Written By: John McCool (Desertrose28)
Tennis is a young man’s game requiring a combination of endurance and short bursts of energy sustained over several hours. Point after point, tennis players face the daunting task of moving from the baseline to the front of the net in between returning 100 miles plus serves and hitting perfectly placed shots.
Other sports like baseball and golf require less wear and tear on the body. A first baseman that can hit a fastball and slow curve, and a golfer that consistently drives the ball 300 yards straight onto the fairway likely have a better chance of playing late into their 30s than most tennis players at this stage.
Tennis players tend to peak around 24 or 25 years old. For example, tennis legend Boris Becker won his last grand slam victory at 28. Similarly, John McEnroe and Bjorn Borg claimed their last grand slam titles at the ripe age of 25, which makes Roger Federer’s recent Australian Open victory all the more spectacular at age 35.
It makes sense that younger players tend to outlast older opponents over longer matches. To test this hypothesis, we analyzed 12,032 matches from 2012 through 2016. Matches that lasted less than 30 minutes were discarded from the analysis because the majority of these matches ended with a player injury.
Figure 1: The average difference between the winning and losing age (y-axis) against the match length (x-axis) between 2012 and 2016.
In our sample, matches that lasted less than the 77 minutes (below the first quartile) on average slightly favored older players. In these shorter matches, the average age difference between the winning and losing side was 0.37 indicating that older players tended to outlast their younger competition in short matches. The average age difference (between the winner and loser of the match) peaks around the 100-minute mark in the match and begins steadily swinging towards the young player’s favor all the way through the 215-minute point.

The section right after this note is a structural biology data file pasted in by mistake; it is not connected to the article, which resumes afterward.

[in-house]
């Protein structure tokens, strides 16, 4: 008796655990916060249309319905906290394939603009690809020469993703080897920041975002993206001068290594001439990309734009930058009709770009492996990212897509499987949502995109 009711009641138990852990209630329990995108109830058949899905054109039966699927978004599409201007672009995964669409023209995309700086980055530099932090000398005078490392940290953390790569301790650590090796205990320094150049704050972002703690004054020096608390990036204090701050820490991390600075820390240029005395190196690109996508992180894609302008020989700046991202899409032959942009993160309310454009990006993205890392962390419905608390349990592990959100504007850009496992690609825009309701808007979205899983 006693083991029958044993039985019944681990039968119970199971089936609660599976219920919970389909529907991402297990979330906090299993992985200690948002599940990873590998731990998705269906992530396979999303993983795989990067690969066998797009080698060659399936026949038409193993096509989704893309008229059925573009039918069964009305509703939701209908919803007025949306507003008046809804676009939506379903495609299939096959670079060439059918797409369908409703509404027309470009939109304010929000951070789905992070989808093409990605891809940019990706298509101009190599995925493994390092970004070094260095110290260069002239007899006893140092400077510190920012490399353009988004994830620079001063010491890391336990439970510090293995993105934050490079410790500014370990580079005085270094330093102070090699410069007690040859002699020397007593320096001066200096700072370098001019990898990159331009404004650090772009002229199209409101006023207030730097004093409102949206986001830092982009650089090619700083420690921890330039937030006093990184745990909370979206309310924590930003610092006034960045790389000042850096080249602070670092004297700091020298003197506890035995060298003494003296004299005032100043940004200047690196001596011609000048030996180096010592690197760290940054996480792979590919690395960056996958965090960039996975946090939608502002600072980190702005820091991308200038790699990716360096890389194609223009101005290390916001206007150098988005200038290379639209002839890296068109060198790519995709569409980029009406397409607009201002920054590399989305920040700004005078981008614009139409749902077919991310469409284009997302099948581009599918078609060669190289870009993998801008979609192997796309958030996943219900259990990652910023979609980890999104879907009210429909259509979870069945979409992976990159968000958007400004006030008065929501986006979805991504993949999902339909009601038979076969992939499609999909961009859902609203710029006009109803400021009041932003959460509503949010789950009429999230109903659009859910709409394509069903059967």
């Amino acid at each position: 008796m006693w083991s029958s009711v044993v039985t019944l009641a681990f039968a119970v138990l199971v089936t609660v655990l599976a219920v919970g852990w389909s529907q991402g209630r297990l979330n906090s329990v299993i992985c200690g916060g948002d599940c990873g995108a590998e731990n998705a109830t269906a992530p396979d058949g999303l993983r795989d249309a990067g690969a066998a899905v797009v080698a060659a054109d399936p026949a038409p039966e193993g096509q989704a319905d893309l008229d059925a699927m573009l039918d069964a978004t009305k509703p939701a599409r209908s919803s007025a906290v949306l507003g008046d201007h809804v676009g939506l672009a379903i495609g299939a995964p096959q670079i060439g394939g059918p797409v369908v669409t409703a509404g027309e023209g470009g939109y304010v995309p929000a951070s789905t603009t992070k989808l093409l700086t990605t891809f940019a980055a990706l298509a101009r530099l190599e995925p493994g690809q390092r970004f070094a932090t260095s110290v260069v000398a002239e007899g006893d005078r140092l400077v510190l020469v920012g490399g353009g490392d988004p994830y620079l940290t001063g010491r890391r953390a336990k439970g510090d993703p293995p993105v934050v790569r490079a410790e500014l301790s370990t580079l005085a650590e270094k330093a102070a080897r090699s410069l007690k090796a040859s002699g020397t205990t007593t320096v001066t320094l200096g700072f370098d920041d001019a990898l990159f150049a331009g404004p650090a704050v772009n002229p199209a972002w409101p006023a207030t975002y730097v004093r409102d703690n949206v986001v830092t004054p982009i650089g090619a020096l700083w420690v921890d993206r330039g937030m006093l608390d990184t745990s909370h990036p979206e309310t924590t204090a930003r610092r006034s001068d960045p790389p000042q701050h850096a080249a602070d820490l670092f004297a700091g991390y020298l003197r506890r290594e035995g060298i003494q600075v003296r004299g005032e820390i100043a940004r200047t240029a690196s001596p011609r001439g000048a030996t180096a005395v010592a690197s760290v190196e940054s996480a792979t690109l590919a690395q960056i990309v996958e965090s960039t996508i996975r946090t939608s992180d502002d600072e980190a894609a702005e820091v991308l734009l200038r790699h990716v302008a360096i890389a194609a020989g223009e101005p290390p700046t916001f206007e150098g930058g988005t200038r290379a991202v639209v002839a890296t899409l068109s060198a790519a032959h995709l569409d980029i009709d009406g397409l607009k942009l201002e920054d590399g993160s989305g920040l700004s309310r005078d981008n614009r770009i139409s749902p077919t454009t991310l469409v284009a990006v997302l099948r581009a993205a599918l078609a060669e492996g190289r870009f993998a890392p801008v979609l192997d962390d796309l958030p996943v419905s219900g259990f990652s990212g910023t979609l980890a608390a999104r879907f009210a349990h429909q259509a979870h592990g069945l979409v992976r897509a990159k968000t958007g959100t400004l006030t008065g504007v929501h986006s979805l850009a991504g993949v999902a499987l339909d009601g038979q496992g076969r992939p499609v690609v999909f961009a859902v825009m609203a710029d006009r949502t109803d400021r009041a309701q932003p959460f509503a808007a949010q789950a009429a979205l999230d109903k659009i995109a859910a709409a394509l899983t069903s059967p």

For reference, in 1,313 matches between the 150 and 215-minute mark, the average winning age was 27.4 compared the average losing age 27.5. During this 75 minute stretch, younger tennis players on average outlasted their older competition in every season but 2012.
Beyond the 215-minute mark, older players won more often than their younger counterparts. However, only 255 matches extended past this point. A larger sample size would give us a better idea of how younger players fair deep into matches (past 215 minutes).
Figure 2: Histograms of the average winning age (orange) and average losing age (blue) from 2012 through 2016.
The clash of the baby faces and grizzled veterans
While players in their late 20s and early 30s are less likely to win grand slam tournaments, the average winning age (27.7) eclipsed the average losing age (27.5) meaning that older players overall outplayed their younger counterparts between 2012 through 2016. In part, the average winning age is slightly skewed to the right because Roger Federer, Stan Wawrinka, and Rafael Nadal, each 30 years or older, are among the elite players in the ATP. On a whole, however, the average winning age for players in the ATP top 50 is 27.3 compared to 27.5 outside of the top 50.
If we remove players under 25 from the sample, the average winning age falls below the average losing age by -0.1 points marking a slight advantage to younger players. This result makes sense given that players in their late teens and early 20s are on average less experienced and have not likely reached their peak.
We also found that tennis veterans, 30 years or older, on average have the upper hand against players under 25. In head to head matches, the latter group won at a 53% clip over 1,621 matches.
In time, some of these younger tennis players will have a chance to win the next US Open or Wimbledon. Tennis is built for young legs and rewards those that can maintain a high playing level late into the match. As Nadal and Federer head towards retirement, a new crop of young prodigies including Alexander Zverev (19) and Thanasi Kokkinakis (20) are waiting in the wings and are ready to topple tennis’ aging elite.
 The four grand slam tournaments are the Australian Open, French Open, Wimbledon, and the US Open.